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BIACS3: Interview with Peter Weibel


Peter Weibel

The Biennial of Seville represents the most outstanding initiative performed in the city in order to bring it closer to the international contemporary art scene. The aim seems ambitious, as the city remains pretty bereft of top-level contemporary art proposals (almost completely limited to the Centro Andaluz de Arte Contemporáneo) and, maybe for this reason, not much receptive to them.

For its third edition, expanded to the city of Granada, the biennial has counted on the curatorial direction of Peter Weibel, media artist, art theorist and CEO of ZKM Karlsruhe (Center for Art and Media), institution which promotes the interdisciplinary research aimed at developing the connections between art and science.

In this interview we talk about the new approaches and qualitative changes in art production and reception, as a result of the exponential technological development that we are experiencing nowadays.




AfN: The region of Andalusia has suffered for years a serious lack of Contemporary Art proposals. Did you find it difficult to connect with the Andalusian art scene?

Weibel: No, I didn't. I have been in several galleries in Seville and I found the level very high. I have met people from institutions, from the university, I have met some students and I find the level very interesting and very high. When you look at the biennale, I think there are about ten artists, painters, media artists and architects from Andalusia out of 150 artists: that makes a very high percentage.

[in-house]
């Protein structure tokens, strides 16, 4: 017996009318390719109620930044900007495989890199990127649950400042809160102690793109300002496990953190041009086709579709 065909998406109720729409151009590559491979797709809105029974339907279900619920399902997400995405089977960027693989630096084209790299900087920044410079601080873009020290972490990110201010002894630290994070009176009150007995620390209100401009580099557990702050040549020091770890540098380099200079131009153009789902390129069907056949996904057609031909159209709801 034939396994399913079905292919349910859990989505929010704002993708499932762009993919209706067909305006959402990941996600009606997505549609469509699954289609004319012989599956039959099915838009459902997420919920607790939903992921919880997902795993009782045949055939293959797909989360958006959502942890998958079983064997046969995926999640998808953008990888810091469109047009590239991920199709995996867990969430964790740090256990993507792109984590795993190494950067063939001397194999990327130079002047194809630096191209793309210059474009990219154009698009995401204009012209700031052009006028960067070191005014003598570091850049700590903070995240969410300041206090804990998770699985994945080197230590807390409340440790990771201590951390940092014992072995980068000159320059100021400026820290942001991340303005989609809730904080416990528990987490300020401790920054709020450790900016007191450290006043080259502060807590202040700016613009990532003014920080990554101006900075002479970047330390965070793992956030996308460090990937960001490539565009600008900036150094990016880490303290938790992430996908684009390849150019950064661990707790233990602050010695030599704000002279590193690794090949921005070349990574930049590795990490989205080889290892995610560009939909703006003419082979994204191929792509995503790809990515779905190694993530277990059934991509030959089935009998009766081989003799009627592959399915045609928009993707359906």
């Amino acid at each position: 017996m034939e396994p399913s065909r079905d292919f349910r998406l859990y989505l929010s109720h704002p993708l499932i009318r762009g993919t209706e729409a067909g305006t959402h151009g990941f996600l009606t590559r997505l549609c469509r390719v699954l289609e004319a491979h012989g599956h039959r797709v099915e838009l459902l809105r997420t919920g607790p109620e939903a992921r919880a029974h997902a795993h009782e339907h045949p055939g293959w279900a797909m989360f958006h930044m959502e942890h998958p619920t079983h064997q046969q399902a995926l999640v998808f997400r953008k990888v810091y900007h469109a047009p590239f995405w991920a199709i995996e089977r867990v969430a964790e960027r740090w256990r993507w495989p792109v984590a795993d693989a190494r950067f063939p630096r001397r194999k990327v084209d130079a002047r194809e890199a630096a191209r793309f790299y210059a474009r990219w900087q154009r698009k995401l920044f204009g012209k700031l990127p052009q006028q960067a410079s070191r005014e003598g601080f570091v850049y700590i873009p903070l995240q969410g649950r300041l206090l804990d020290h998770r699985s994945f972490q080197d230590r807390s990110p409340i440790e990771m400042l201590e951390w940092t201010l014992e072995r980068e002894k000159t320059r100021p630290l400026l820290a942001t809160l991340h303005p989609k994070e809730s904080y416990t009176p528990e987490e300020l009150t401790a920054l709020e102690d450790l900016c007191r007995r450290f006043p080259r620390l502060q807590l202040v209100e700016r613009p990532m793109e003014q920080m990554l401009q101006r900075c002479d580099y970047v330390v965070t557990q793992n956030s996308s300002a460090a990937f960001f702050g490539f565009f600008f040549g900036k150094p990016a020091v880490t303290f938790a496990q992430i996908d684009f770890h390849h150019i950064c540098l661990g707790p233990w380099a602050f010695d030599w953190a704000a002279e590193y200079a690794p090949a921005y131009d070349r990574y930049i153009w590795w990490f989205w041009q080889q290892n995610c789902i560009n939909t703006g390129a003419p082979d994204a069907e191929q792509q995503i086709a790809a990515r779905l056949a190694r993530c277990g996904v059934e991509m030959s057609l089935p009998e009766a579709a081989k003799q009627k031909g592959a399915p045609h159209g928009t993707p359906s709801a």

AfN: And do you think the cities of Seville and Granada have connected with the ideas proposed in the BIACS3?

Weibel: I don't think Granada has connected, neither the city, nor the people, because the exhibition is mostly seen by the tourists, I guess. I think in Seville there is a great public success, many visitors, and I think although BIACS is not accepted yet, it starts to be accepted. The people who have seen the biennale liked it very much, but there is not enough advertising and not enough communication, so many people in Seville still don't know this biennale.

AfN: Mr. Weibel, the title of this Biennale is youniverse, what is the name referred to?



Red Eyed Sky Walkers, by Jenny Marketou

Weibel: This is a typical post-modern media feature: it makes a play on words. 30 years ago, we started making an experimental use of language, like poetry; when you said for example "Seville for", you used instead the number four, and then everybody said this was not possible because it was too experimental. But slowly, after 30 or 40 years of using experimental poetry in advertising it has become more and more accepted. The title in this edition is youniverse: you as a person, you as a user, you as a part of the universe. The universe does not exist without you, you are part of it; you are part of the system that you observe, you are an inside observer. You have the chance to change the universe through your interactivity, through your participation. This is the deal: you are the universe, you are part of the universe, you participate, you interact, you act, you change the universe.